The Mystery that is Insurance in Blackjack

When playing blackjack online or in a casino, at some point in time you have most likely been offered insurance. There are a lot of notions out there as to whether insurance is a good bet or a waste. So which is it? Or is it both?

First, let’s take a look at what insurance is.

The way that it is explained to you, is that an insurance bet is to protect you from losing all your money in case the dealer has a natural blackjack. Insurance is only offered when the dealer’s up card is an Ace—one of the cards that is required to have a natural. The reason insurance is offered on Aces and not on ten value cards is because Aces are smaller in number than the ten value cards and less likely to appear.

Now, insurance is really a side bet on whether or not the dealer’s hole card is a ten value card. You are making a 2-1 bet on what that card is. If it is a ten value then you get the 2-1 payout. And if the hole card isn’t worth 10 then you lose your insurance bet.

When looking at all the outcomes of making an insurance bet, you will find that there are three winning situations, two losing and one push. You will win money if you and the dealer both have naturals, if you have blackjack and the dealer doesn’t, and if neither of you have blackjack and you win the hand. You lose if neither of you have blackjack and you lose the hand, and if neither of you have naturals and you tie the hand. The only push outcome happens when you don’t have blackjack and the dealer does.

So three winning chances and one push versus two loses sounds pretty good right?

Wrong.

Let’s look at this from a statistical point of view, because, let’s face it, we are dealing with numbers and probability. Let’s say we’re talking about an infinite shoe, and since most tables use six to eight decks and online casinos have RNGs, we might as well think of them as infinite. With that number of decks or an RNG, there is a nine-to-four odds against the hole card being worth 10; this is because for every four ten value cards there are nine others.

Now we’ll combine math with statistics. Let’s say that in one year you make a $5 insurance bet 1300 times (considering how often a dealer has an Ace up card that’s a lot of blackjack). Going off of the nine-to-four statistic, you’d win 400 times and lose 900 times.

Translate that into money now. Winning a $5 insurance would give you $10. So if you won 400 times you would have made $4,000. For every time you lost a $5 insurance bet you would lose that $5. So losing 900 insurance bets means that you have lost $4,500. Add $4,000 and a negative $4,500 and you are left with a loss of $500.

And that is why, for the most part, you do not take insurance in both online blackjack and land based blackjack.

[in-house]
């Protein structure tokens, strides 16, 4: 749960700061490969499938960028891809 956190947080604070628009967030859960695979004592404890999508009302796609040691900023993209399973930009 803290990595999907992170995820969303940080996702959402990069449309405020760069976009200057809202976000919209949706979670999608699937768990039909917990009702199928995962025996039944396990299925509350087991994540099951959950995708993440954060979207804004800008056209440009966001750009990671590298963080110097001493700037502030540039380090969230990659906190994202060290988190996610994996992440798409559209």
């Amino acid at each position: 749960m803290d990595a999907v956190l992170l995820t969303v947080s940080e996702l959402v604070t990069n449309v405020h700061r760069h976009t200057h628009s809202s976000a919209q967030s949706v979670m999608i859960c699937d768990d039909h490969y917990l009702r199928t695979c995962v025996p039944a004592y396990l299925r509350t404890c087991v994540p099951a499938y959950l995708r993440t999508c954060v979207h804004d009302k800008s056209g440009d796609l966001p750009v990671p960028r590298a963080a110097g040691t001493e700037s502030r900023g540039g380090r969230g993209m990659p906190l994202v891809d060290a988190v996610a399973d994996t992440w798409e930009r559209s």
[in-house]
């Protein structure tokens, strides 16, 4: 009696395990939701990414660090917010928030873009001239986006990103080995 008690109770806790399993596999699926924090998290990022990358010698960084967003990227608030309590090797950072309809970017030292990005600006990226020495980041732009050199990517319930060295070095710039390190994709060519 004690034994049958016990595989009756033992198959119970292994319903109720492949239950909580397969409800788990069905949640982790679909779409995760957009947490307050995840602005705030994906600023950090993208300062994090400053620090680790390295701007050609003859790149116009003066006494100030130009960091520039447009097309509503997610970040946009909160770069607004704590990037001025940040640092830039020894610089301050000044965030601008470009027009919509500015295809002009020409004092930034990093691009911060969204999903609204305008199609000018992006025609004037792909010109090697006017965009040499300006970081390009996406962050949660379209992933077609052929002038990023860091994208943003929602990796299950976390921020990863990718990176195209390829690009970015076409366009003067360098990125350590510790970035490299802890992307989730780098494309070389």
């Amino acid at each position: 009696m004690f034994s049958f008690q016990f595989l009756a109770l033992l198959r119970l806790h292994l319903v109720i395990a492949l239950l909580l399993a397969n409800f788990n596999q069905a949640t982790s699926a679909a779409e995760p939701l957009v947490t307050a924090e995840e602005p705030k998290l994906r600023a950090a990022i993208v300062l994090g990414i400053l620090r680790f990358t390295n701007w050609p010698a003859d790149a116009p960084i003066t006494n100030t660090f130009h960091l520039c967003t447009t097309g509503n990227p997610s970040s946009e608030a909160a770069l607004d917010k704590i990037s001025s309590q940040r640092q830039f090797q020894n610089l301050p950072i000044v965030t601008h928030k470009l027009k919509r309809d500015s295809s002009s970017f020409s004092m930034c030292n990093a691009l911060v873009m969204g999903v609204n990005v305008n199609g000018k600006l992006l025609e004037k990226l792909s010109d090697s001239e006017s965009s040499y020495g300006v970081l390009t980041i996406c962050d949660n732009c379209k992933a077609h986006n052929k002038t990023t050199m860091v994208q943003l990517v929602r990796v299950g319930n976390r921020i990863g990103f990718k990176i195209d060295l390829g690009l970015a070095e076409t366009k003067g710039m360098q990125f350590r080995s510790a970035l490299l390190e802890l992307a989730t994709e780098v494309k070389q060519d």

However, if you’re a card counter, there is an instance when taking insurance can be profitable.

Keep an eye open for Card Counting and Insurance.

Blackjack: The Root of the Phobia & How to Overcome It!

Who’s afraid of blackjack?

Actually quite a lot of people.

So what do they do when at the casinos?

They play slots. They want to try playing strategic games, they want to try blackjack. But they’re afraid of it.

What are they afraid of?

They’re afraid of making mistakes when playing. I suppose this is understandable. We all know that there are die-hard blackjack players who are barely able to restrain themselves when a novice player doesn’t play exactly right. So it’s completely understandable that a novice blackjack player would be intimidated.

But, hey, everyone makes mistakes—even those die-hard blackjack players.

So how do you, slot player or not, gain the confidence to play blackjack?

Start at the beginning and learn the rules. The objective is to beat the dealer without going over 21.

You will be dealt two cards. Add up their value to get your hand total. The dealer will have also received two cards, one will be face up and the other face down.

At this point you have to choose how to play. If you want to try to increase your hand total, then hit for more cards. Once you are happy with your hand total you stand. You can also stand if you are happy with the first two cards you were dealt—you do not have to hit unless you wish to. You can also double down; you would double your original bet and receive one more card before having to stand. If you are dealt two cards with the same value, a pair, you can split them into two separate hands by adding another bet of the same amount as the your original. Each card will receive another card so that each hand will start with two cards. You then play each hand individually.

Learning the game is the easy part. The hard part, and this is what intimidates new players the most, which play to you make and when?

This is surprisingly easy too. Use a basic strategy chart. This is a chart with the best statistical play for every card total versus each dealer’s up card. A basic strategy chart will tell you how to play each hand. Just play how it tells you to and stick with it. You will win more hands in the long run than if you played without it.

This will give you a good start in learning blackjack. Try playing at low stakes table to start out with or practice playing for free online in a casino’s free play mode. Practice will help build your confidence and make you comfortable with the game.

Card Counting For the Win!

Card counters out there, rejoice! We have scored a legal victory! Well, we have in Indiana, but you have to start somewhere.

I’m sorry to interrupt The Misplayed Blackjack Hands series that I was doing, but I came across this news piece, and as it made me happy, I wanted to share.